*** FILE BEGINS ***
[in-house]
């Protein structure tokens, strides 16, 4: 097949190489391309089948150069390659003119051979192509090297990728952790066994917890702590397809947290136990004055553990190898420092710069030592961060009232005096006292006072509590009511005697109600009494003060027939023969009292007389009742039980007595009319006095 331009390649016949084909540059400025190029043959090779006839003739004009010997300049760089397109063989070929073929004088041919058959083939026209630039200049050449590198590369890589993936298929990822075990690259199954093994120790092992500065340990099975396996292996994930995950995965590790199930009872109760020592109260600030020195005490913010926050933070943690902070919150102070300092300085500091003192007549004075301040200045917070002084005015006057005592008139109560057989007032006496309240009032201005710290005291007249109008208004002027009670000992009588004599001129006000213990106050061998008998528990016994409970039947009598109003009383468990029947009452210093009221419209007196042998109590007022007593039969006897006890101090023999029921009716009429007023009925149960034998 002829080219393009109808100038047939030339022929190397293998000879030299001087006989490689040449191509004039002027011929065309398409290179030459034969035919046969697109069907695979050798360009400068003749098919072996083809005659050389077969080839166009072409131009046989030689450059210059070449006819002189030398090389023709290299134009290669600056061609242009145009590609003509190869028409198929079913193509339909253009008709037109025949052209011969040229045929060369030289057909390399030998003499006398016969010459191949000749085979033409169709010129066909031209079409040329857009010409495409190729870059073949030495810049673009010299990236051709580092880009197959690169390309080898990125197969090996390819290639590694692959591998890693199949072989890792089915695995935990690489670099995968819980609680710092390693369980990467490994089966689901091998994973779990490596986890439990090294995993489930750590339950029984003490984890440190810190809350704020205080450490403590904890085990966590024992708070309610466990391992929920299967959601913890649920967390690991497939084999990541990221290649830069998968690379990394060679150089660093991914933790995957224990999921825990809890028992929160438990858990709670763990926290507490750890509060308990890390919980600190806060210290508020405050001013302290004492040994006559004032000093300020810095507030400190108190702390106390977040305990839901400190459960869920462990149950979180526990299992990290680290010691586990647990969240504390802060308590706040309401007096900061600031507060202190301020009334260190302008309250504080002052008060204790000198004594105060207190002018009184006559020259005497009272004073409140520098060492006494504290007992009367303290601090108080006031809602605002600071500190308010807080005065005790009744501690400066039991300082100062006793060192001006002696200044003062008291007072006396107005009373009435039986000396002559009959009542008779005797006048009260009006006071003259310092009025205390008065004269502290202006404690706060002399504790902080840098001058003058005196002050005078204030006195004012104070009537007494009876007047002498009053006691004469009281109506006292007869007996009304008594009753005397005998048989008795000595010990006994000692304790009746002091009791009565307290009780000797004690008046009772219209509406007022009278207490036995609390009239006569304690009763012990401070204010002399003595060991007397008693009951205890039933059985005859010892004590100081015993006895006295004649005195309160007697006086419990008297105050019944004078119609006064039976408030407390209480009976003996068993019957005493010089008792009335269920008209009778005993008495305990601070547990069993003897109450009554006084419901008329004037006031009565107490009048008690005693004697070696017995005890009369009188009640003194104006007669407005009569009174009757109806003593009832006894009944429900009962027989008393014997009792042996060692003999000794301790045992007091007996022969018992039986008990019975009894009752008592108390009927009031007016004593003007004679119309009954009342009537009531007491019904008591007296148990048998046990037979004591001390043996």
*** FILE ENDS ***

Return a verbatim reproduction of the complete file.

[in-house]
């Protein structure tokens, strides 16, 4: 097949190489391309089948150069390659003119051979192509090297990728952790066994917890702590397809947290136990004055553990190898420092710069030592961060009232005096006292006072509590009511005697109600009494003060027939023969009292007389009742039980007595009319006095 331009390649016949084909540059400025190029043959090779006839003739004009010997300049760089397109063989070929073929004088041919058959083939026209630039200049050449590198590369890589993936298929990822075990690259199954093994120790092992500065340990099975396996292996994930995950995965590790199930009872109760020592109260600030020195005490913010926050933070943690902070919150102070300092300085500091003192007549004075301040200045917070002084005015006057005592008139109560057989007032006496309240009032201005710290005291007249109008208004002027009670000992009588004599001129006000213990106050061998008998528990016994409970039947009598109003009383468990029947009452210093009221419209007196042998109590007022007593039969006897006890101090023999029921009716009429007023009925149960034998 002829080219393009109808100038047939030339022929190397293998000879030299001087006989490689040449191509004039002027011929065309398409290179030459034969035919046969697109069907695979050798360009400068003749098919072996083809005659050389077969080839166009072409131009046989030689450059210059070449006819002189030398090389023709290299134009290669600056061609242009145009590609003509190869028409198929079913193509339909253009008709037109025949052209011969040229045929060369030289057909390399030998003499006398016969010459191949000749085979033409169709010129066909031209079409040329857009010409495409190729870059073949030495810049673009010299990236051709580092880009197959690169390309080898990125197969090996390819290639590694692959591998890693199949072989890792089915695995935990690489670099995968819980609680710092390693369980990467490994089966689901091998994973779990490596986890439990090294995993489930750590339950029984003490984890440190810190809350704020205080450490403590904890085990966590024992708070309610466990391992929920299967959601913890649920967390690991497939084999990541990221290649830069998968690379990394060679150089660093991914933790995957224990999921825990809890028992929160438990858990709670763990926290507490750890509060308990890390919980600190806060210290508020405050001013302290004492040994006559004032000093300020810095507030400190108190702390106390977040305990839901400190459960869920462990149950979180526990299992990290680290010691586990647990969240504390802060308590706040309401007096900061600031507060202190301020009334260190302008309250504080002052008060204790000198004594105060207190002018009184006559020259005497009272004073409140520098060492006494504290007992009367303290601090108080006031809602605002600071500190308010807080005065005790009744501690400066039991300082100062006793060192001006002696200044003062008291007072006396107005009373009435039986000396002559009959009542008779005797006048009260009006006071003259310092009025205390008065004269502290202006404690706060002399504790902080840098001058003058005196002050005078204030006195004012104070009537007494009876007047002498009053006691004469009281109506006292007869007996009304008594009753005397005998048989008795000595010990006994000692304790009746002091009791009565307290009780000797004690008046009772219209509406007022009278207490036995609390009239006569304690009763012990401070204010002399003595060991007397008693009951205890039933059985005859010892004590100081015993006895006295004649005195309160007697006086419990008297105050019944004078119609006064039976408030407390209480009976003996068993019957005493010089008792009335269920008209009778005993008495305990601070547990069993003897109450009554006084419901008329004037006031009565107490009048008690005693004697070696017995005890009369009188009640003194104006007669407005009569009174009757109806003593009832006894009944429900009962027989008393014997009792042996060692003999000794301790045992007091007996022969018992039986008990019975009894009752008592108390009927009031007016004593003007004679119309009954009342009537009531007491019904008591007296148990048998046990037979004591001390043996």